9 to 5 at New Wimbledon Theatre

9 to 5 hit the West End in 2019 after having previously toured the UK from as early as 2012. It was one of the many shows to be hit by Covid and closed in the West End during lockdown. However it soon announced that it would be touring the UK and I was lucky enough to see it at New Wimbledon Theatre for their gala night.

With music and lyrics by Dolly Parton and the book by Patricia Resnick the show tells of 3 women who work at Consolidated Industries for Mr Franklin Hart Jnr. Violet, played by Louise Redknapp has worked there for many years however she is always looked over for promotion as she is not ‘One of the Boys.’ Judy, played by Vivian Panka who has just been left by her husband, forcing her into the world of work and finally Doralee, played by Stephanie Chandos, a busty blonde who is perused by Hart despite her best efforts to brush him off. The women forge an unlikely friendship, united in their hatred for Hart and find along the way that they can make positive changes for the other women in the office .

The show is incredibly fun with plenty of laughter, full out song and dance numbers and visual gags such as Hart dressed in full bondage gear suspended from the ceiling (!!) but there is also a more serious underlying message to the show. The show provides plenty of commentary on women in the workplace in the 80’s and when one of the cast comments that this hopefully won’t even be a conversation in 10 years time this is a stark reminder that whilst matters have progressed there is still a way to go.

The actor that plays Franklin Hart Jnr has to be so completely sexist and chauvinistic that the audience revel in what Violet, Judy and Doralee do to him. Sean Needham took this role and he was brilliantly vile as Hart causing me to cringe and really despite the character, which was exactly what was needed for this role.

Redknapp played Violet and showed so much growth in the character, allowing me to see a real warmth behind Violet’s professional exterior. Chandos as Doralee was immediately likeable and reminsicence of Dolly herself without trying to be an impression. Finally Panka as Judy ha a real innocence about her although I would have liked to have seen her let go more with ‘Get Out And Stay Out.’ Between the 3 of them there was a real chemistry and they were a delight to watch on stage together.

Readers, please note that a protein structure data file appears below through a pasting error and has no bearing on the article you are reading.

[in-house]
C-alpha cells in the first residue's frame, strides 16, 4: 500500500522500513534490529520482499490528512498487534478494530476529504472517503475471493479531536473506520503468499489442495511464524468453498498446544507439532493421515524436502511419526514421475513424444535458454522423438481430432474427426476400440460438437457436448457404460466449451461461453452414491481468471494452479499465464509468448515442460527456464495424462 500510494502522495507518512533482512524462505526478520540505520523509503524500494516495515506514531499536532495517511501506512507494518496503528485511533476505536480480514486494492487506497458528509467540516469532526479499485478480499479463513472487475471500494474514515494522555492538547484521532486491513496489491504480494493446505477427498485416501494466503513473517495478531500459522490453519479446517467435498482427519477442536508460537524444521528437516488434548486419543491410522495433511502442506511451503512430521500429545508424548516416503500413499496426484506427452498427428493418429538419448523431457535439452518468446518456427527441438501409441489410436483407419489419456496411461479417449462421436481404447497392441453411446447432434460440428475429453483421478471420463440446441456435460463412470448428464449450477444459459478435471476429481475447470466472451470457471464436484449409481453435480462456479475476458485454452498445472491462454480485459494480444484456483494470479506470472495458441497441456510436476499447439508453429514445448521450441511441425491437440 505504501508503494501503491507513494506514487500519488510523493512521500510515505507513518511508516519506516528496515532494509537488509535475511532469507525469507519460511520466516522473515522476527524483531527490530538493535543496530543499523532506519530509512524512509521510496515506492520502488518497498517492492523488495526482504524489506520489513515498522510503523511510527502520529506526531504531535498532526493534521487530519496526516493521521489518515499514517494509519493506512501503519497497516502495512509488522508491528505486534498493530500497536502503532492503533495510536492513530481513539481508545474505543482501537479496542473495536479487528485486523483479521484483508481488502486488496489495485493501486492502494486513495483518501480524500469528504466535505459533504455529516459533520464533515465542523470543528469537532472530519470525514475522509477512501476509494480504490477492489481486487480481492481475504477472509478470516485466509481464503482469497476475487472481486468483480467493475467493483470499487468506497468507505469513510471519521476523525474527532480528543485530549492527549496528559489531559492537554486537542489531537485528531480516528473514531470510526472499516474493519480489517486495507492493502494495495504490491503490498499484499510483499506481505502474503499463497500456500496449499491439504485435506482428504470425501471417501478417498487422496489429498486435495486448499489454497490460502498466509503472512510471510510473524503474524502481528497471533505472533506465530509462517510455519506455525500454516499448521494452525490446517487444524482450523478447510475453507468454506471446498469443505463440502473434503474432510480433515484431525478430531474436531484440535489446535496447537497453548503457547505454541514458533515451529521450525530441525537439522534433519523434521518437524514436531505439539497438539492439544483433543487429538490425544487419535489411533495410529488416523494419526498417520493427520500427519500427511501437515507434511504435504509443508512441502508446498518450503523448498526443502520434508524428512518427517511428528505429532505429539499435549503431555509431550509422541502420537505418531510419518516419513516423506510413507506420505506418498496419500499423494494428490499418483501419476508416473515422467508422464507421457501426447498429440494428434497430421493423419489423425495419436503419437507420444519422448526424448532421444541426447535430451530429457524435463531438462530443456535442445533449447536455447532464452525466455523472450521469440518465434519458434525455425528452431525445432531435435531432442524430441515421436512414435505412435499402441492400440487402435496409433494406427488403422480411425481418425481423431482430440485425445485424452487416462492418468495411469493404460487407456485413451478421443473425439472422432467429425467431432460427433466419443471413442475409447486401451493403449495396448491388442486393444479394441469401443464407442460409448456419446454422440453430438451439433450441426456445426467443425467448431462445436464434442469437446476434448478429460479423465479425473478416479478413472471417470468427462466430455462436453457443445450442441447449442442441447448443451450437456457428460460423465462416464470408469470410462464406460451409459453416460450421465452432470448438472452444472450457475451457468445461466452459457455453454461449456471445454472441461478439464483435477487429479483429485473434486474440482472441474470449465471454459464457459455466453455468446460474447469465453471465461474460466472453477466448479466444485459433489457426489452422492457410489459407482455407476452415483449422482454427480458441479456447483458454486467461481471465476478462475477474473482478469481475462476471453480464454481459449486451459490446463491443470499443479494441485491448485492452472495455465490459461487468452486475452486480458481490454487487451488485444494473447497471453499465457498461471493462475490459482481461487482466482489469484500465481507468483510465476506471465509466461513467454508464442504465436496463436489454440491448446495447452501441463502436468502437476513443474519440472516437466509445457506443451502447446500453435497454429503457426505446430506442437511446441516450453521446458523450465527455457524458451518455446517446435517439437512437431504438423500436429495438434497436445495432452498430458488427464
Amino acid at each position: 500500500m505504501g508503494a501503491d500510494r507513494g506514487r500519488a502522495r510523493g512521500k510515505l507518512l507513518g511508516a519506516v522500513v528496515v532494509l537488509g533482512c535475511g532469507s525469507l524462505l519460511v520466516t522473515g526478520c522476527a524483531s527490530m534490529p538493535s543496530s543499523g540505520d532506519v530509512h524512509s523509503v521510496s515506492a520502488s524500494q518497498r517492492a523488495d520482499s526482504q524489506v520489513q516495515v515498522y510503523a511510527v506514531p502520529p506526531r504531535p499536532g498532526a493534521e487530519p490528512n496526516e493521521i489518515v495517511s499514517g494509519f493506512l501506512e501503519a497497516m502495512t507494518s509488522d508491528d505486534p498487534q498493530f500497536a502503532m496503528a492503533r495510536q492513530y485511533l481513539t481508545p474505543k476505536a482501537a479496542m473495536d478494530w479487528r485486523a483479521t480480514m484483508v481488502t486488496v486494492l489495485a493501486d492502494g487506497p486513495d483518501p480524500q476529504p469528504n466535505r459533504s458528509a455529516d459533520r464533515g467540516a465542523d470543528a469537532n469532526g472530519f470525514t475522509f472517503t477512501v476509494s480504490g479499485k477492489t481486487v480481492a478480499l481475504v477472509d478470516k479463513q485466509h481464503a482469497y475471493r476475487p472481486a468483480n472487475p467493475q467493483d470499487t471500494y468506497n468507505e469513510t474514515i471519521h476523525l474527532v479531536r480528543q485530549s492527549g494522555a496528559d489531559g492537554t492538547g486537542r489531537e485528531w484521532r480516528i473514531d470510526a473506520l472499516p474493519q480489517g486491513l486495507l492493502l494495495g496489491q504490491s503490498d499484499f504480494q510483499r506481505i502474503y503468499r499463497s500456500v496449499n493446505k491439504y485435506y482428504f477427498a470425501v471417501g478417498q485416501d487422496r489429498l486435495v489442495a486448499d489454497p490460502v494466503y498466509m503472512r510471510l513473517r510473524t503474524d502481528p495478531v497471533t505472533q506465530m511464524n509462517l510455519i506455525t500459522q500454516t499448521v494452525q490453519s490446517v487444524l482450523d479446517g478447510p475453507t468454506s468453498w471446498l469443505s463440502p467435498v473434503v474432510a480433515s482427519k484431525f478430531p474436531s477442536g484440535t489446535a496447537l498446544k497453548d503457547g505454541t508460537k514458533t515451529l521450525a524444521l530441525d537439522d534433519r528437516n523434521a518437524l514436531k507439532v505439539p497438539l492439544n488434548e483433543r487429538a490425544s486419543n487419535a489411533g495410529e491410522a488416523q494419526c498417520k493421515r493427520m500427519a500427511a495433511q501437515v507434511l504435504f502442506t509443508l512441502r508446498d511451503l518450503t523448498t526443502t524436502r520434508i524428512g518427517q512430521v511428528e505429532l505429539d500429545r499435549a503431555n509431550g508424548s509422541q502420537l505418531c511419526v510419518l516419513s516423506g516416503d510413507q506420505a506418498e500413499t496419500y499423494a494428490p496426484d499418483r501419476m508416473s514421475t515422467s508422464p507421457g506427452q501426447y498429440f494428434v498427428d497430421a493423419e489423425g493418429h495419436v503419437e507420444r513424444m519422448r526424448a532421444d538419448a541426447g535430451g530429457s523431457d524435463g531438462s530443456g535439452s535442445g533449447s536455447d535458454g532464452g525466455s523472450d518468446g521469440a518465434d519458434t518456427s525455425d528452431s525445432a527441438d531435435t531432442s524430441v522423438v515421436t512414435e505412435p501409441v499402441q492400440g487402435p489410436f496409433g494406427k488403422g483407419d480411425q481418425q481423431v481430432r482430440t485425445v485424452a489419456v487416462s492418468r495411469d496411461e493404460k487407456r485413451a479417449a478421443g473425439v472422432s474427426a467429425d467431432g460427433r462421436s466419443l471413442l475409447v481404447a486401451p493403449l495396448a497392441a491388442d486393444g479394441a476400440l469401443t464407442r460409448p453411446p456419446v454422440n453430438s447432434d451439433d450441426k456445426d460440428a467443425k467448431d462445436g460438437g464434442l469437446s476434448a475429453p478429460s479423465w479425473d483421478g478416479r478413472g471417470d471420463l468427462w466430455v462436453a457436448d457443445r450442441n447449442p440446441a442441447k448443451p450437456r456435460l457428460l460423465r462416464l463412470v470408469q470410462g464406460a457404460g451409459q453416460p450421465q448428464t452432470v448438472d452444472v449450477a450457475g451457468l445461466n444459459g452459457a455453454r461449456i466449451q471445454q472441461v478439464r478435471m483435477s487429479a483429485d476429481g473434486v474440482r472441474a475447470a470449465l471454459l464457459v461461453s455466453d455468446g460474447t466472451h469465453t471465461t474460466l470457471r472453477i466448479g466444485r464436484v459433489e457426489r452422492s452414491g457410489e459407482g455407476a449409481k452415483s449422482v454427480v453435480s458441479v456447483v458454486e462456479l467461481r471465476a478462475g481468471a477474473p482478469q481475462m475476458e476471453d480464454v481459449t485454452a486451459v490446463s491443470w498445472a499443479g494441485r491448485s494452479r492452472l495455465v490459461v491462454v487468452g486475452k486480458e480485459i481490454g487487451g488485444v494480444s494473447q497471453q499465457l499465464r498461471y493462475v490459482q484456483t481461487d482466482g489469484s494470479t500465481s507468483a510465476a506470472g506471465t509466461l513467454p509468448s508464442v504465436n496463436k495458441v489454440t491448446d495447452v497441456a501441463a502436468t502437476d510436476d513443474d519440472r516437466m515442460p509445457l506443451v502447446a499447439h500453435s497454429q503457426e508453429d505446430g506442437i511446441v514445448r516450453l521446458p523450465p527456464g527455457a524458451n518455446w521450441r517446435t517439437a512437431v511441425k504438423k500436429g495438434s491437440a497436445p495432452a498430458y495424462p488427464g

The biggest departure in character choice from the West End production was Julia J Nagle as Roz Keith, the employee obsessed with Franklin Hart Jnr and one of the few women he didn’t have designs on. In the west end, apart from the fact that she was older than the rest of her colleagues I struggled to understand why Hart wasn’t going for Roz as she (Bonnie Langford playing it at the Savoy) dropped into the splits mid song. Nagle made Roz far more awkward and in doing so made sure that there was no sex appeal to this character.

The show manages to flit very successfully between big solo ballads and then by contrast company numbers but each moment on stage is as fun. The choreography by Lisa Stevens was slick in the production numbers with the levels within the set being used to full effect throughout the show as dancers were constantly leaping onto or off desks and the whole ensemble rose to the challenge of the dance numbers with not only energy but also character oozing from them all.

The costumes were also wonderful to look at, reminiscent of the 80’s whilst perfectly encompassing each character, from Doralee’s pink stiletto heels to Violet’s power suits, both of which contrasted with Judy’s more flowing feminine dresses. Each costume really told a story and that’s before we even talk about Hart’s bondage outfit!!

9 to 5 is a fun musical which balances plenty of laughs,big dance routines and even bigger shoulder pads with a poignant message. So…… tumble out of bed and stumble to New Wimbledon Theatre to catch 9 to 5 this week.

9 to 5 is playing at New Wimbledon Theatre until 23rd October and it then continues its Nationwide tour. Find out more here.

If you like this review you might also like my review for Rock of Ages, The Midnight Bell and Grease.

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